It has been said that breakfast is the most important meal of the day.
That’s certainly true for the wealth of breakfast-focused restaurants and daytime eateries — both new and old — in the Colorado Springs area.
The fast-food sector has been seen as driving increased restaurant breakfast business in recent years. McDonald’s introduction a few years ago of all-day breakfast gave a hefty boost to the chain’s sales.
But if you think people in this frenetic, on-the-go society only have time to grab an Egg McMuffin or other quick breakfast snack, think again. Sit-down restaurants are getting their share of the morning crowd.
“We have a lot of regular customers who eat with us three or four times a week,” says Randy Price, who owns three Urban Egg, a Daytime Eatery (formerly Over Easy) restaurants in the Springs as part of his Rocky Mountain Restaurant Group. “They go to the office, drop their briefcase, then might grab a colleague and come down for a business meeting. Instead of in a conference room, they like to do it over breakfast and a cup of coffee.”
The National Restaurant Association says breakfast “offers huge potential for repeat business, because many people get entrenched in morning routines.” Becky Fairchild, the marketing “storyteller” for Snooze, an A.M. Eatery, says the Denver-based chain is finding that more and more people who didn’t used to make breakfast a priority are doing so now.
“People are really starting to focus on how they start their day,” she says. Snooze, which plans to open a location on the north side of Colorado Springs next spring, “is a place where they can gather their thoughts in the morning and really connect with other humans before they start their day.”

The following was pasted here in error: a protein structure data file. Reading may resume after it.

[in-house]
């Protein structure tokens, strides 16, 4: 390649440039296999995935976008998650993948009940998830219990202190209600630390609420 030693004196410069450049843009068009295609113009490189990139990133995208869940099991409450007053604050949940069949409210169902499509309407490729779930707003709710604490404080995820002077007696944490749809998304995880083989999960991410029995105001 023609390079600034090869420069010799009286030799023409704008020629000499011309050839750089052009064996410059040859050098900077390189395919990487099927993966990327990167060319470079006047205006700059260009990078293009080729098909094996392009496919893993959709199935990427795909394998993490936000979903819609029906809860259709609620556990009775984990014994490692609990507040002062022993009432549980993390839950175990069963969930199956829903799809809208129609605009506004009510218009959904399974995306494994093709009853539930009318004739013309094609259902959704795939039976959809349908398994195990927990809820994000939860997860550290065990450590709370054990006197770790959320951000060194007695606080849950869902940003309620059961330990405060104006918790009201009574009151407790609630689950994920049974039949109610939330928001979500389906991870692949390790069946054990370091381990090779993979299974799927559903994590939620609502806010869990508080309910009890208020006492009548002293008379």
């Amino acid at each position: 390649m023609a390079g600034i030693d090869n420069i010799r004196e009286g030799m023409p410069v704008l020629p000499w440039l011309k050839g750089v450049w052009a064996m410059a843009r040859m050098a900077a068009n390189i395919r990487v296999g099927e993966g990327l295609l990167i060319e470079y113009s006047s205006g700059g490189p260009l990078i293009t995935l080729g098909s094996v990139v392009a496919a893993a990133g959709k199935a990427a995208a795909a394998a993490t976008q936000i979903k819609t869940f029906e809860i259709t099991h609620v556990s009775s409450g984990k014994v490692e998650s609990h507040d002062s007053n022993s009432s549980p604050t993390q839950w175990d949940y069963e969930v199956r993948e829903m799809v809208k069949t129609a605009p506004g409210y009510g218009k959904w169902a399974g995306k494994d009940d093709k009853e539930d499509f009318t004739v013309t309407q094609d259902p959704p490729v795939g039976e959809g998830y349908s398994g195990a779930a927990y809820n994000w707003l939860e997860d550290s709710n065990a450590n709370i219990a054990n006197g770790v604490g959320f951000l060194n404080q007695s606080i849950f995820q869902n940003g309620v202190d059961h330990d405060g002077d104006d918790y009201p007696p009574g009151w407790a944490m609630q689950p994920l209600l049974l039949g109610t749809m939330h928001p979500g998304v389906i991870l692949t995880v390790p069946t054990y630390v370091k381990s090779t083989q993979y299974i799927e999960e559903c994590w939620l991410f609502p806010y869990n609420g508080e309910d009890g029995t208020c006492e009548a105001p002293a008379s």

At Sandy’s Restaurant on the east side of the Springs, which serves breakfast and lunch, “we’re super busy on the weekend,” says owner Connie Crippen. But that doesn’t mean you’re guaranteed a quick seat during the week.
“On any given day, we can be super busy, too,” Crippen says. “You never know.”
Crippen was just 13 when she started working at Sandy’s in the early 1980s; she bought the business in 2001. The secret to her success? “Basically trying to keep prices as low as possible,” she says. “And everything is made in-house, including the bread and the cinnamon rolls and the biscuits and the chilies and soups and gravy.”
At Western Omelette, which has operated near downtown for 27 years, owner Bill Borders also has a simple formula for success.
“The people of this town have been very good to me,” he says. “We try to give them quality food at a good price with good service.”
Though he’s changed “a couple of little things,” like adding a bar for “bloody marys and stuff like that,” the menu has stood the test of time largely unaltered. “We’ve basically stayed the same,” Borders says.
At The Omelette Parlor on Fillmore Street, “we haven’t changed a lot, but we definitely add what we see our customers are wanting,” says general manager Susan Whitlock. “So several years ago, we added hash browns instead of just our round sliced potatoes. We’ve added gluten-free items. We try to keep up with the times. But people come here for certain items, and we’ve kept those.”
One of those favorites: a homemade pork green chili. Another thing that doesn’t change: half-price omelettes every morning from 6 to 7.
Other restaurants are trying to blaze new trails in breakfast fare. When Price opened the first Over Easy in downtown Colorado Springs in 2012, “we didn’t feel like the breakfast options that were on the market at that time were really doing anything that innovative. We really wanted to come in with an innovative, locally sourced, organic, kind of upscale menu — gourmet pancakes, build-your-own bloody mary bar, unique and interesting Benedicts.”